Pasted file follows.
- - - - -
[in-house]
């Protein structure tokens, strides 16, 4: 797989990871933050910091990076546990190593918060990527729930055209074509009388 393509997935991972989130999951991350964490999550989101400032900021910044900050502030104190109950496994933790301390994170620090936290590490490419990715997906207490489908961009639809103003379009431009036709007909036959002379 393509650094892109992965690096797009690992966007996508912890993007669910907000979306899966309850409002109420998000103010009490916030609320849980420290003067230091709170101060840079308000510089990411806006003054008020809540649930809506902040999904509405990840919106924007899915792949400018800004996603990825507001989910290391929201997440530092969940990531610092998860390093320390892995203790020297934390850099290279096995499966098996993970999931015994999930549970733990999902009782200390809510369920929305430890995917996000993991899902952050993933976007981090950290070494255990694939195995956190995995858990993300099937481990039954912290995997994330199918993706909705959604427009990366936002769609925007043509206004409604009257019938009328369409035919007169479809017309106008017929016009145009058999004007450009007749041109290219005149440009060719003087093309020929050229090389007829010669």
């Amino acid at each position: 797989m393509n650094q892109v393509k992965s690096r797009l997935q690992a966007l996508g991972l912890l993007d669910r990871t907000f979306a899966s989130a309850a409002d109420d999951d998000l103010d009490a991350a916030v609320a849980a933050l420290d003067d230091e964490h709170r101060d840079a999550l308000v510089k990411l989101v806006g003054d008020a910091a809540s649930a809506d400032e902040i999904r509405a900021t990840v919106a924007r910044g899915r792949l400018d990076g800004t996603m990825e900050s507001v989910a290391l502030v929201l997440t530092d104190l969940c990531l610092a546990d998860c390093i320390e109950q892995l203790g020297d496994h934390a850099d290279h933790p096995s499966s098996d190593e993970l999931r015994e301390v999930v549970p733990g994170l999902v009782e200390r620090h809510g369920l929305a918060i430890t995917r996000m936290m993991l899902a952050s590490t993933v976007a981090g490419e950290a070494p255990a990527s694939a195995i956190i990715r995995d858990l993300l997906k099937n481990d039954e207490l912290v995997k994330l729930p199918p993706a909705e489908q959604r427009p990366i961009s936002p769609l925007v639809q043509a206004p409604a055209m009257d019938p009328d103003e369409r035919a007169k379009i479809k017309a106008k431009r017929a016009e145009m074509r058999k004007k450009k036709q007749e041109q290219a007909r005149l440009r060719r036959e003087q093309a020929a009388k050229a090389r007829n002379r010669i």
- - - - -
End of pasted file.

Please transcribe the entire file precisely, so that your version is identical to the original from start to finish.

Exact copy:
[in-house]
């Protein structure tokens, strides 16, 4: 797989990871933050910091990076546990190593918060990527729930055209074509009388 393509997935991972989130999951991350964490999550989101400032900021910044900050502030104190109950496994933790301390994170620090936290590490490419990715997906207490489908961009639809103003379009431009036709007909036959002379 393509650094892109992965690096797009690992966007996508912890993007669910907000979306899966309850409002109420998000103010009490916030609320849980420290003067230091709170101060840079308000510089990411806006003054008020809540649930809506902040999904509405990840919106924007899915792949400018800004996603990825507001989910290391929201997440530092969940990531610092998860390093320390892995203790020297934390850099290279096995499966098996993970999931015994999930549970733990999902009782200390809510369920929305430890995917996000993991899902952050993933976007981090950290070494255990694939195995956190995995858990993300099937481990039954912290995997994330199918993706909705959604427009990366936002769609925007043509206004409604009257019938009328369409035919007169479809017309106008017929016009145009058999004007450009007749041109290219005149440009060719003087093309020929050229090389007829010669």
């Amino acid at each position: 797989m393509n650094q892109v393509k992965s690096r797009l997935q690992a966007l996508g991972l912890l993007d669910r990871t907000f979306a899966s989130a309850a409002d109420d999951d998000l103010d009490a991350a916030v609320a849980a933050l420290d003067d230091e964490h709170r101060d840079a999550l308000v510089k990411l989101v806006g003054d008020a910091a809540s649930a809506d400032e902040i999904r509405a900021t990840v919106a924007r910044g899915r792949l400018d990076g800004t996603m990825e900050s507001v989910a290391l502030v929201l997440t530092d104190l969940c990531l610092a546990d998860c390093i320390e109950q892995l203790g020297d496994h934390a850099d290279h933790p096995s499966s098996d190593e993970l999931r015994e301390v999930v549970p733990g994170l999902v009782e200390r620090h809510g369920l929305a918060i430890t995917r996000m936290m993991l899902a952050s590490t993933v976007a981090g490419e950290a070494p255990a990527s694939a195995i956190i990715r995995d858990l993300l997906k099937n481990d039954e207490l912290v995997k994330l729930p199918p993706a909705e489908q959604r427009p990366i961009s936002p769609l925007v639809q043509a206004p409604a055209m009257d019938p009328d103003e369409r035919a007169k379009i479809k017309a106008k431009r017929a016009e145009m074509r058999k004007k450009k036709q007749e041109q290219a007909r005149l440009r060719r036959e003087q093309a020929a009388k050229a090389r007829n002379r010669i």